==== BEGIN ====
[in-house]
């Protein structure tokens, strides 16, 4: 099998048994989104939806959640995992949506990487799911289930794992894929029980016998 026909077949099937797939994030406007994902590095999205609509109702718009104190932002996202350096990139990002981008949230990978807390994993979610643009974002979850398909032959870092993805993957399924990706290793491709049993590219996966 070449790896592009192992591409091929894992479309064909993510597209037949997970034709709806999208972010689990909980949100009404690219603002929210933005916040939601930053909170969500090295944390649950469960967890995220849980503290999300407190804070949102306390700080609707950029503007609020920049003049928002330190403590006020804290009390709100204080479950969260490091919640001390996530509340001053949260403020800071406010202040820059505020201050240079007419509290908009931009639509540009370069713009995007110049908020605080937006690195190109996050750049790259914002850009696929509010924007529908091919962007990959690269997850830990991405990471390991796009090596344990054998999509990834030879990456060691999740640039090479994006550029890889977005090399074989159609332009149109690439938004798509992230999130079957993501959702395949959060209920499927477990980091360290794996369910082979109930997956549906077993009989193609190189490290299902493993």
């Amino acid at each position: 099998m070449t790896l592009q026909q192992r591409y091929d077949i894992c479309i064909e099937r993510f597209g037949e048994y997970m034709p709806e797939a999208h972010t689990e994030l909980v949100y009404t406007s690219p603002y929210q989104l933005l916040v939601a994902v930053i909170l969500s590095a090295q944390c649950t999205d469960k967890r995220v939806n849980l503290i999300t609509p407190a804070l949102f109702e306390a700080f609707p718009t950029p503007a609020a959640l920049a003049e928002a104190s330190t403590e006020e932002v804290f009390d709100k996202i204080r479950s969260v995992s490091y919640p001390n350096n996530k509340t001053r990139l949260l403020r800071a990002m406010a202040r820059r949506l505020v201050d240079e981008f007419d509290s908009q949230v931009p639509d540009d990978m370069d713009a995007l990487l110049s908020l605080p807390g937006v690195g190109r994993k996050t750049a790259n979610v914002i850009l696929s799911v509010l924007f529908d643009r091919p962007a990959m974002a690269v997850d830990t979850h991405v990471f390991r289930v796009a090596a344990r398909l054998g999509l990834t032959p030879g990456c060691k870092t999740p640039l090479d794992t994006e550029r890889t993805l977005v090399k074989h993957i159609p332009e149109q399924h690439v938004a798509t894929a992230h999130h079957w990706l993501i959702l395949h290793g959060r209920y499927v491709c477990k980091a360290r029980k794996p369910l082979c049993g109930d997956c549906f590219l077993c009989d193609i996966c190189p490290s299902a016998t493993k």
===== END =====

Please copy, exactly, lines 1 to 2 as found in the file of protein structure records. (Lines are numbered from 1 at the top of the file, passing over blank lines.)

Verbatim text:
[in-house]
């Protein structure tokens, strides 16, 4: 099998048994989104939806959640995992949506990487799911289930794992894929029980016998 026909077949099937797939994030406007994902590095999205609509109702718009104190932002996202350096990139990002981008949230990978807390994993979610643009974002979850398909032959870092993805993957399924990706290793491709049993590219996966 070449790896592009192992591409091929894992479309064909993510597209037949997970034709709806999208972010689990909980949100009404690219603002929210933005916040939601930053909170969500090295944390649950469960967890995220849980503290999300407190804070949102306390700080609707950029503007609020920049003049928002330190403590006020804290009390709100204080479950969260490091919640001390996530509340001053949260403020800071406010202040820059505020201050240079007419509290908009931009639509540009370069713009995007110049908020605080937006690195190109996050750049790259914002850009696929509010924007529908091919962007990959690269997850830990991405990471390991796009090596344990054998999509990834030879990456060691999740640039090479994006550029890889977005090399074989159609332009149109690439938004798509992230999130079957993501959702395949959060209920499927477990980091360290794996369910082979109930997956549906077993009989193609190189490290299902493993």